Sunday, September 4, 2011

Should Egg Whites be used on Burns? No.

A young man was sprinkling his lawn and bushes with pesticides and wanted to check the contents of the barrel to see how much pesticide remained in it. He raised the cover and lit his lighter; the vapors inflamed and engulfed him. He jump...ed from his truck, screaming. His neighbor came out of her house yelling, "Bring me some eggs!" Another neighbor came running with a dozen eggs. The first neighbor broke the eggs, separating the whites from the yolks, and applied the whites on the young man's face. When the ambulance arrived, the EMTs saw the young man and asked who had put the egg whites on his face. Everyone pointed to the neighbor lady in charge. They congratulated her and said, "You have saved his face." By the end of the summer, the young man’s face was like a baby’s skin. He took a bouquet of roses to his neighbor and thanked her for saving his face.

Keep in mind this treatment of burns which is included in teaching beginner fireman this method. First aid consists to spraying cold water on the affected area until the heat is reduced and stops burning the layers of skin. Then, spread egg whites on the affected area.

One woman burned a large part of her hand with boiling water. In spite of the pain, she ran cold faucet water on her hand, separated 2 egg white from the yolks, beat them slightly and dipped her hand in the solution. The whites then dried and formed a protective layer. She later learned that the egg white is a natural collagen and continued during at least one hour to apply layer upon layer of beaten egg white. By afternoon she no longer felt any pain and the next day there was hardly a trace of the burn. 10 days later, no trace was left at all and her skin had regained its normal color. The burned area was totally regenerated thanks to the collagen in the egg whites, a placenta full of vitamins.

This information could be helpful to someone. Please pass it on!



and on this email about EGG WHITES

The email also claimed that using egg whites as a treatment for skin burns is part of the first aid training of firemen. “First aid consists to spraying cold water on the affected area until the heat is reduced and stops burning the layers of skin. Then, spread egg whites on the affected are.”

I got curious and started scouring the web for more information.
First of all, there are degrees of skin burns. From Mayo Clinic:

First-degree burn
The least serious burns are those in which only the outer layer of skin is burned, but not all the way through. The skin is usually red, with swelling, and pain sometimes is present…

Second-degree burn

When the first layer of skin has been burned through and the second layer of skin (dermis) also is burned, the injury is called a second-degree burn. Blisters develop and the skin takes on an intensely reddened, splotchy appearance. Second-degree burns produce severe pain and swelling…

Third-degree burn
The most serious burns involve all layers of the skin and cause permanent tissue damage. Fat, muscle and even bone may be affected. Areas may be charred black or appear dry and white…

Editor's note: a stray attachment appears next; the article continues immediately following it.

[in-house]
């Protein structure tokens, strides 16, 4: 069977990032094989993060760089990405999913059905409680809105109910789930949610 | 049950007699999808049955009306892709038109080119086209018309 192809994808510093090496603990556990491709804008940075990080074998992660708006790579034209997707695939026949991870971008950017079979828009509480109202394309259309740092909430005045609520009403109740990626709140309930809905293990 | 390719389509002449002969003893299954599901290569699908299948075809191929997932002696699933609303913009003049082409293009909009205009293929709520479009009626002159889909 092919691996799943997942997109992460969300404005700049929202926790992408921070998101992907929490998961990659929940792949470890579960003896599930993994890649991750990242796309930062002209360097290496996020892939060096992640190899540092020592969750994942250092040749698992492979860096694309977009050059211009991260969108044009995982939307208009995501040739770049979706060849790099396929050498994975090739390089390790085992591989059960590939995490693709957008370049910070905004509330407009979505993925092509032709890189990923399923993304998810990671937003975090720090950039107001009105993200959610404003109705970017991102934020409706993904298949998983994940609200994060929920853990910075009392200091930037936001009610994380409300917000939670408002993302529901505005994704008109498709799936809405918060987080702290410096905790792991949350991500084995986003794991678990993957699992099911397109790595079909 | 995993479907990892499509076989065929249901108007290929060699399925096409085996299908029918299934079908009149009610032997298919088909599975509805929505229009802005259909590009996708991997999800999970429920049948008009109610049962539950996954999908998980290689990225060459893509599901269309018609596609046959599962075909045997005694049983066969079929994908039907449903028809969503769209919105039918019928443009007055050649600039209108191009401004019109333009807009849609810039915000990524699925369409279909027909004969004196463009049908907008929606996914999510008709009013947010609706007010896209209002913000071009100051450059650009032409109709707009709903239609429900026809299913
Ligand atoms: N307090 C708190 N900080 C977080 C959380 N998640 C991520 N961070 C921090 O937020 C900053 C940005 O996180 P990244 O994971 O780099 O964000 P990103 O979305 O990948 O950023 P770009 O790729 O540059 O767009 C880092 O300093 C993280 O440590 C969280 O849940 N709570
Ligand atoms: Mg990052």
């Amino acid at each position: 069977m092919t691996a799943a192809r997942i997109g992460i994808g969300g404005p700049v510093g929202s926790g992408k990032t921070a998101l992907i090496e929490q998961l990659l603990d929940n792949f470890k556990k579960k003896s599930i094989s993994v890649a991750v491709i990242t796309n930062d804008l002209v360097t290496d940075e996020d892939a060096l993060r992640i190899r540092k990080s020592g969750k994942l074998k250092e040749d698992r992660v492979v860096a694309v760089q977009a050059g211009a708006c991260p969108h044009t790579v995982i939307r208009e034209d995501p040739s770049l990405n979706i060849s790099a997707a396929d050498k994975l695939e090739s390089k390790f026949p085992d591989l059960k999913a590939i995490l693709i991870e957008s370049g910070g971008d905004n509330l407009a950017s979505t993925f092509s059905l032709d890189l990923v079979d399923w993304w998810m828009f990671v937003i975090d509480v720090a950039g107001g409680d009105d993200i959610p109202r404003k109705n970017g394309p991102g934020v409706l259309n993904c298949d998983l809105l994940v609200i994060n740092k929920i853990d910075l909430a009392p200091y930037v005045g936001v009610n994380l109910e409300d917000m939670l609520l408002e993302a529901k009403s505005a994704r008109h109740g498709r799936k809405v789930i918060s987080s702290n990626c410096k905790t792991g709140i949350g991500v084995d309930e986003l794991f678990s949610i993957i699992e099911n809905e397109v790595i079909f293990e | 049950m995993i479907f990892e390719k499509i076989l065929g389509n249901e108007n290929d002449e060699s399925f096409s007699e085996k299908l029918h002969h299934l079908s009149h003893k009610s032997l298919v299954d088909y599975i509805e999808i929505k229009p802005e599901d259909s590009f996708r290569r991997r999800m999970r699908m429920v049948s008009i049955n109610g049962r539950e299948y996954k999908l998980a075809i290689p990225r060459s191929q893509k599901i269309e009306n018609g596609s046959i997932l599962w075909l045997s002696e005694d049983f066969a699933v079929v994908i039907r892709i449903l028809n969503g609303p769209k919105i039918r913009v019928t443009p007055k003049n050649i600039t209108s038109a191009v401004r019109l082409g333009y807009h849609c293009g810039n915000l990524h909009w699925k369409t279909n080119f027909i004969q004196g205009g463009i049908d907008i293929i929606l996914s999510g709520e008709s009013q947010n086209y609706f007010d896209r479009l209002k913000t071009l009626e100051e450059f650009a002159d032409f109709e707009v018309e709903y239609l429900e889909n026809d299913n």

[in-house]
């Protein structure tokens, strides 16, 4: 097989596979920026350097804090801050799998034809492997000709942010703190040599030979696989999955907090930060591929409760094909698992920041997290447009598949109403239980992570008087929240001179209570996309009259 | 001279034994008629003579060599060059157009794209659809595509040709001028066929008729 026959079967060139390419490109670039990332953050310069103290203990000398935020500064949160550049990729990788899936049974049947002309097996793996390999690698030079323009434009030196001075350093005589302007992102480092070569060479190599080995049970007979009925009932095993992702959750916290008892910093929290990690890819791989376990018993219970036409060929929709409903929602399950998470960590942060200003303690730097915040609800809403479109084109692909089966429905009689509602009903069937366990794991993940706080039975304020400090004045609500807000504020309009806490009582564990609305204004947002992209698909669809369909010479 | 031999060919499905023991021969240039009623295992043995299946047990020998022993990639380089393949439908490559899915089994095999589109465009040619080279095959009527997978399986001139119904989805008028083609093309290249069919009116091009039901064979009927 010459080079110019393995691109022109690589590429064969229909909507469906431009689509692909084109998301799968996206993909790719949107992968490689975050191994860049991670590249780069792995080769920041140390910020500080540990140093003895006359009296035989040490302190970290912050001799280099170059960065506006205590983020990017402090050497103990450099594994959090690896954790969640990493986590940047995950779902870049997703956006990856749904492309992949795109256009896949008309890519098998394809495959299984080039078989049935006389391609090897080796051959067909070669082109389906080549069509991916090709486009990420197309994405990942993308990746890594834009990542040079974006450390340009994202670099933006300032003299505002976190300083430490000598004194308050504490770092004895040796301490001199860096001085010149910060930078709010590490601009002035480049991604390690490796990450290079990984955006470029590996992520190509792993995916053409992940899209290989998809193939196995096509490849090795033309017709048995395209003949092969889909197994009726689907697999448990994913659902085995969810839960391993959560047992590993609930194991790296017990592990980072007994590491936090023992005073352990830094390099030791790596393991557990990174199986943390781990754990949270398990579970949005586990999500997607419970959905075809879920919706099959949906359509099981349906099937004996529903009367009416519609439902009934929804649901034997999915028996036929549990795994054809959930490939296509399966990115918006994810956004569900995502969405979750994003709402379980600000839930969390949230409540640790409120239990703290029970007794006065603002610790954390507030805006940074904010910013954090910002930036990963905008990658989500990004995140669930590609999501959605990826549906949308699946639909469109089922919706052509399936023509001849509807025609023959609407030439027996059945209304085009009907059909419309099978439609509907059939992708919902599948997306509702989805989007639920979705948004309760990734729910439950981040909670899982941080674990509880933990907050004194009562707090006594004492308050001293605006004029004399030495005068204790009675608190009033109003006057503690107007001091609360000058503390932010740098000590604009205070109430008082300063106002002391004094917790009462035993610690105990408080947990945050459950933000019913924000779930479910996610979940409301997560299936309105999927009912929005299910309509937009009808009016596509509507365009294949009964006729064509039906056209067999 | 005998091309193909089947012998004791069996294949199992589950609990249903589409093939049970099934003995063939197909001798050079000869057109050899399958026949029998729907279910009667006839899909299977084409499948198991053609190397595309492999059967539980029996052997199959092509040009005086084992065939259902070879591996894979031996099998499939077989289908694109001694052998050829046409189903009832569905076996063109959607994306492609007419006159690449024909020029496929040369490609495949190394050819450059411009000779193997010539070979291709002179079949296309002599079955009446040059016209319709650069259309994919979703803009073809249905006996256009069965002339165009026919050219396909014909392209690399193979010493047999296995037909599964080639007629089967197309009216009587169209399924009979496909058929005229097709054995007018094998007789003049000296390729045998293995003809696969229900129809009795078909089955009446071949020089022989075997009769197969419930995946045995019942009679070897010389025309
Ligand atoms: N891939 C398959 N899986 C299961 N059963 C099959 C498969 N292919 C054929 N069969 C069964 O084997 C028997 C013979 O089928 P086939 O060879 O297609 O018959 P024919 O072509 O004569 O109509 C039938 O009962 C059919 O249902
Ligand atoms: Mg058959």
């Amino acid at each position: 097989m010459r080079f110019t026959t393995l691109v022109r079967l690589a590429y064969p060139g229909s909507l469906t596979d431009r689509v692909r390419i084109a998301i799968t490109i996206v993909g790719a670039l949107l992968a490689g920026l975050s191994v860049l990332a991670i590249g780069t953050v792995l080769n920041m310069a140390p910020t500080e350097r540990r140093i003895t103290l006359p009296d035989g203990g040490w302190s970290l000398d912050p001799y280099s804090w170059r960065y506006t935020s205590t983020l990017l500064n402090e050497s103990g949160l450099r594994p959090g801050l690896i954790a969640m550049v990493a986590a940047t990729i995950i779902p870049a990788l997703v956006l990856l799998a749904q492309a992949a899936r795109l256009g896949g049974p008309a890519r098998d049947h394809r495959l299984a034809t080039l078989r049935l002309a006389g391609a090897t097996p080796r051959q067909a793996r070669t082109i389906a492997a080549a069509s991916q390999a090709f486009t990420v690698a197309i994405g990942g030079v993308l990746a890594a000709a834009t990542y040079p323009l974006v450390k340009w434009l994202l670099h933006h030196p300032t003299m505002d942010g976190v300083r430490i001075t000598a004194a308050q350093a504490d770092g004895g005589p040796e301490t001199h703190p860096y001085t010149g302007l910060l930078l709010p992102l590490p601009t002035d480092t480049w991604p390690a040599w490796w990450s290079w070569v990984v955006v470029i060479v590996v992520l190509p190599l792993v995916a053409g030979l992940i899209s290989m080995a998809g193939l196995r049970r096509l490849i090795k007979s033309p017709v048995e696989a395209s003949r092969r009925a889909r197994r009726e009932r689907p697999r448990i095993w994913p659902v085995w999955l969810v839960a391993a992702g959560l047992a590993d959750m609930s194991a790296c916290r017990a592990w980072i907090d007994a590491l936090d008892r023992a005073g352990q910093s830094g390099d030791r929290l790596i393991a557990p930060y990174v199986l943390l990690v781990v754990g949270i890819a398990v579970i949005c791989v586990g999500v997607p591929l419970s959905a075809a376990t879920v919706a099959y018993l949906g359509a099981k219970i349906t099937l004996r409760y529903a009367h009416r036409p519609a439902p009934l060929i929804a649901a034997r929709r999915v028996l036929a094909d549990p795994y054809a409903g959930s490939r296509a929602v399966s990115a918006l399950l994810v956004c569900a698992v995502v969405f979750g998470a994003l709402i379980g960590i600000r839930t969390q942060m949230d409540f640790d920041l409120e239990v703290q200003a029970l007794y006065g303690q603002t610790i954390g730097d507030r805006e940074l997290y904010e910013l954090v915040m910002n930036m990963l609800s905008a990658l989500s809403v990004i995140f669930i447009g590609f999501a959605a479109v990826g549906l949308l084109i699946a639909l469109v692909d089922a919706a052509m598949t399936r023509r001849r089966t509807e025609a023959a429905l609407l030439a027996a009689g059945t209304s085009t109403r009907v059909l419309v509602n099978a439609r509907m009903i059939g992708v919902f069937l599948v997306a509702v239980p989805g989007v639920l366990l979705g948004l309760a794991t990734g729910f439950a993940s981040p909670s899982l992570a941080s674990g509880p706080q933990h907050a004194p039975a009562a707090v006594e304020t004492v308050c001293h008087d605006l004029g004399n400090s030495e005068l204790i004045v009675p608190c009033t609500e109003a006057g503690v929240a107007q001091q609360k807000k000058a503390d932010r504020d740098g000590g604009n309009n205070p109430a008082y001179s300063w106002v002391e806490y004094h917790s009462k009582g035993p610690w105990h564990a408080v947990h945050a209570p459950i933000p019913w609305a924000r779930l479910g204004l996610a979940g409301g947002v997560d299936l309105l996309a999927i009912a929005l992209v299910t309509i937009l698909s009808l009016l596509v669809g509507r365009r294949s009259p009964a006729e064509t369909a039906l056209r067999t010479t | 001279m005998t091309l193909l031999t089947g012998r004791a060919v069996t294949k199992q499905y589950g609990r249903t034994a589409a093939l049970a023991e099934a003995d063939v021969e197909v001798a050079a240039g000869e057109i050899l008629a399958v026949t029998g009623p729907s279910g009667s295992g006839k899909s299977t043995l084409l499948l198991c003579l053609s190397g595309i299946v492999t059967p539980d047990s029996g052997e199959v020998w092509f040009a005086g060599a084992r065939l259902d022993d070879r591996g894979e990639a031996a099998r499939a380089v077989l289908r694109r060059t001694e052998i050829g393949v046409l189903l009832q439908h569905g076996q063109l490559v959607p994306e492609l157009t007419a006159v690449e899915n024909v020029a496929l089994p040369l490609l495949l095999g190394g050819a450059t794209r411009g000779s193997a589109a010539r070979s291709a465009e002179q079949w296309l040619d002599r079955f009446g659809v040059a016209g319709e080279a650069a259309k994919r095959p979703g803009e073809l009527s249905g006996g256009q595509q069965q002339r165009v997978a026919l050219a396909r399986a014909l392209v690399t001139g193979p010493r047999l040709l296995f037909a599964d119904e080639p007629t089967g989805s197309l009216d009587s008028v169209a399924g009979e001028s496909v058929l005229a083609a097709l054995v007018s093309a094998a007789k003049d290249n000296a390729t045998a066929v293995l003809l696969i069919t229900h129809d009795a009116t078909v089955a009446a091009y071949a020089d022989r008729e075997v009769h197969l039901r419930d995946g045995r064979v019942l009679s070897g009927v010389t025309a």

First aid may be applied to first degree burns and some second degree burns. But third degree burns require serious medical attention.

As for the email, there was no description of the severity of the man’s burns. According to Snopes:

Regarding the rest of the e-mail, fire fighters are not instructed as part of their training to treat burns with egg white. Instead, they learn at-the-scene first aid procedures, which mostly amount to keeping airways open, reducing the temperature of burned areas, then handing off burn victims to medical professionals.

However, that firefighters aren’t being taught to slather burn victims with albumen doesn’t mean that at one time providing exactly that treatment wasn’t a somewhat recommended practice. We happened upon sightings in turn-of-the-century medical journals that advocated the use of egg white on minor burns. Now, granted, most of those sightings promoted such use as a way of shielding injured areas from contamination (that is, using egg white to create a protective barrier between wound and air), but there was also suggestion that the application of this substance would take the pain out of the injury. (Mind you, those selfsame journals also offered up the information that a number of other wet, dense dressings, such as olive oil or a mixture of baking soda and water, would act just as effectively as a wound protectant and calmative for minor burns.)

In short, before believing everything that lands in your inbox, cross and cross-check whatever claims there are. After all, as with everything, the best first aid treatments start with actions based on informed decisions.

REAL First Aid For Burns

A burn involves the destruction of skin cells, and sometimes the underlying structures of muscle, fascia and bone. It occurs when these structures absorb more heat than they can dissipate. What you do for a burn in the first few minutes after it occurs CAN make a difference in the severity of the injury! Safety Tips: